Engaging a visually impaired audience can be difficult. For one, not everyone has the same level of visual impairment. Some of your audience members may have conditions that are corrected with eye glasses or contact lenses. Others may have had surgery to correct some or all of their vision issues. You may have some audience members who have no level of vision correction, but still have varying levels of vision. Some may be able to see larger images or fonts, while some may be completely unable to see anything.
To help connect with your visually impaired audience, you’ll want to use these tricks that work with any audience
Add action to your presentation – If some of your audience can see, tracking your movement will keep them more engaged than if you just stand still.
Include moments to make them laugh – This doesn’t have to be jokes. Maybe you have a personal story to tell that fits in with your presentation, where you end up laughing at yourself. If your audience perceives that you have a sense of humor, they are more at ease.
Try to evoke emotion – Most of the time, the best way to keep an audience engaged it to talk about something in a way that makes them feel something-joy, empathy, anticipation. If you can get your audience feeling something, they’re going to want to hear the rest of what you say!
Using props becomes much more difficult with a visually impaired audience, but if some of your audience has at least partial site, you’re going to want to make use of visual pieces to keep their attention focused on you. Using a PowerPoint presentation is a great way to help drive home important parts of your presentation and illustrations often help bring emotion to presentations.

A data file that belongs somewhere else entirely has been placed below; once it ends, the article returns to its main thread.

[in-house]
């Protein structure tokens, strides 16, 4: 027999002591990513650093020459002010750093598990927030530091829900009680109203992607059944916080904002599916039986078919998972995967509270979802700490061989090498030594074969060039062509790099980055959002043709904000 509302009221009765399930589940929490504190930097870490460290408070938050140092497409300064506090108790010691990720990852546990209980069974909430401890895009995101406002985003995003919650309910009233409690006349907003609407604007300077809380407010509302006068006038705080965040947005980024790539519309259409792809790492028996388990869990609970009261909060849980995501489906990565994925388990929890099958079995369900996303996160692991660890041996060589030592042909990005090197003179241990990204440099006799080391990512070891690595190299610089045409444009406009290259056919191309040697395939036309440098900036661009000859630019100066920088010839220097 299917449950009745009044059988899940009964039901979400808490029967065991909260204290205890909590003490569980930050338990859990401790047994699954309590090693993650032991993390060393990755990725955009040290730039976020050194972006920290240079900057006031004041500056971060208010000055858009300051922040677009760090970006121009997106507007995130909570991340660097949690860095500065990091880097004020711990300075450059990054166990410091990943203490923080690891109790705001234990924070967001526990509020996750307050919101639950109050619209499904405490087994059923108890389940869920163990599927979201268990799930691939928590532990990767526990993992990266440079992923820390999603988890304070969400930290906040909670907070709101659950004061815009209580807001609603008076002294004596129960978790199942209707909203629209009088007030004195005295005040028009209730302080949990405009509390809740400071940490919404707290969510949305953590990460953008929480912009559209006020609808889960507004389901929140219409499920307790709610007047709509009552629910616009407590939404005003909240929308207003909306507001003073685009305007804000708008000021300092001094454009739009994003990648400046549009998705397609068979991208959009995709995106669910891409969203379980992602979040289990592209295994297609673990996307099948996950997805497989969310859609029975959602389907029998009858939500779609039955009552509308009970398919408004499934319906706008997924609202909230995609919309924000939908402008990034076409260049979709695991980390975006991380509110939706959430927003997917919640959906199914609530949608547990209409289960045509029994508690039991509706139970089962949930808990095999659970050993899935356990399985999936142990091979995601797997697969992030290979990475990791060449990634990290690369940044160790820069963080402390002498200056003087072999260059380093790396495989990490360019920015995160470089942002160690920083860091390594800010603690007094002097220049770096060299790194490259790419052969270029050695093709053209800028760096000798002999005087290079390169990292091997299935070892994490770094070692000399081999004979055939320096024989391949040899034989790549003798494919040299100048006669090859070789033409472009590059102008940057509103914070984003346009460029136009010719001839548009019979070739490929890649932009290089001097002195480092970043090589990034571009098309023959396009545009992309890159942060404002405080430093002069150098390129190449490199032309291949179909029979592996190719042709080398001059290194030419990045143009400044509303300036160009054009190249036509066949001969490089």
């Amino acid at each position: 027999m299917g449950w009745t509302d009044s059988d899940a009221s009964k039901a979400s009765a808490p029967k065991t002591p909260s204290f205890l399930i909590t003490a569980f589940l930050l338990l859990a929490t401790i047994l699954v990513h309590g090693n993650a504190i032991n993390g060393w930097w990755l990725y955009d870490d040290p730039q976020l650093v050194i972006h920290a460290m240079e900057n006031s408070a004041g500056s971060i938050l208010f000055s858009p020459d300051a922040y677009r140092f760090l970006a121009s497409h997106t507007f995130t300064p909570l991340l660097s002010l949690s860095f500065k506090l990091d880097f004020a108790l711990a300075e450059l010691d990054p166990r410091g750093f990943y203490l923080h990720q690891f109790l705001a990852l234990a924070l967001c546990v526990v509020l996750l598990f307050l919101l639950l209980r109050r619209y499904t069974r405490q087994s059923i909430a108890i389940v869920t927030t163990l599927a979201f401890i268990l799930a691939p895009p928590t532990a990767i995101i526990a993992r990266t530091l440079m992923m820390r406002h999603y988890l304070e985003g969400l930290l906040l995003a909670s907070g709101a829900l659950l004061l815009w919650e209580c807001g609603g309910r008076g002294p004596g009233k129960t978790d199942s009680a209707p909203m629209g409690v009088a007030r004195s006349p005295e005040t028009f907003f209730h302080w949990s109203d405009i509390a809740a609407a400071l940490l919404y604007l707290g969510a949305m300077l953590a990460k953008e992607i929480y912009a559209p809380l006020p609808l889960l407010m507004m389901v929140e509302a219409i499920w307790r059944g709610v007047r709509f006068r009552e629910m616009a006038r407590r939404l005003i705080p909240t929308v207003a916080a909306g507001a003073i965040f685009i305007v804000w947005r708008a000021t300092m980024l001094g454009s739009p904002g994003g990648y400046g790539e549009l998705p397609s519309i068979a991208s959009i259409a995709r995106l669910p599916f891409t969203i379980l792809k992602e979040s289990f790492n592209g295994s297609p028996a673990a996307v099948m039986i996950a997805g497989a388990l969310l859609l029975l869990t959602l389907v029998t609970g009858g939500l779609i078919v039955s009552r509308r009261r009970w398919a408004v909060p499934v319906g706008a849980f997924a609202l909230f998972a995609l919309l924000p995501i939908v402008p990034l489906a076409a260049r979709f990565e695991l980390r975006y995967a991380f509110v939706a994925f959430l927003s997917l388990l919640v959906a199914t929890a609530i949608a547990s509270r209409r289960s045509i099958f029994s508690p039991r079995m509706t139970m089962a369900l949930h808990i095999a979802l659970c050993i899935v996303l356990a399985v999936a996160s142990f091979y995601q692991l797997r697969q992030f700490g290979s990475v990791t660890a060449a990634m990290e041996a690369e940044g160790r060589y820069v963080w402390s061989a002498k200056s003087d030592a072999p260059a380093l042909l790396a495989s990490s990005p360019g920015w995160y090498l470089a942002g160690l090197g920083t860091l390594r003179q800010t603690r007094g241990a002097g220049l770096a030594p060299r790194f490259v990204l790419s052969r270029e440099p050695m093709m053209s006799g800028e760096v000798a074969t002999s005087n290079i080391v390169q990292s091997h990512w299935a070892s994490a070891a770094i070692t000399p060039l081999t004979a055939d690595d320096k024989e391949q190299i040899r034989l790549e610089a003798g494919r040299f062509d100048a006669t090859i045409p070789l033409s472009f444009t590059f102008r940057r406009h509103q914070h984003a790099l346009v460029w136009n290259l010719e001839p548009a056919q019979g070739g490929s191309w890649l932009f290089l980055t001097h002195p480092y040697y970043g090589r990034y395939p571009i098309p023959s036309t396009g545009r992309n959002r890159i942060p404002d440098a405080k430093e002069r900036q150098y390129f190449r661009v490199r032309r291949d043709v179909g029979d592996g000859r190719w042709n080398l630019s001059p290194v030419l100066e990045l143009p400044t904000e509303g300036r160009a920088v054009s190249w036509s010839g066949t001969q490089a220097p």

With PowerPoint and a large projector screen, you can create presentations that will be able to be seen by the part of your audience that does have some vision capabilities. For example, you can use a larger font on the text areas of your PowerPoint presentation. This helps to insure that everyone who can see, can see what you’re trying to present.
PowerPoint also allows you to create visual images that you can use to connect with your audience, to help keep them engaged. You can focus in on a specific part of an image to make it appear larger on screen, with a single deck dedicated to just a few pixels of the image, if necessary. You need great software and a fantastic image to do this, but it can be done.
In short, there are ways to engage a visually impaired audience. It takes a bit of work, but with some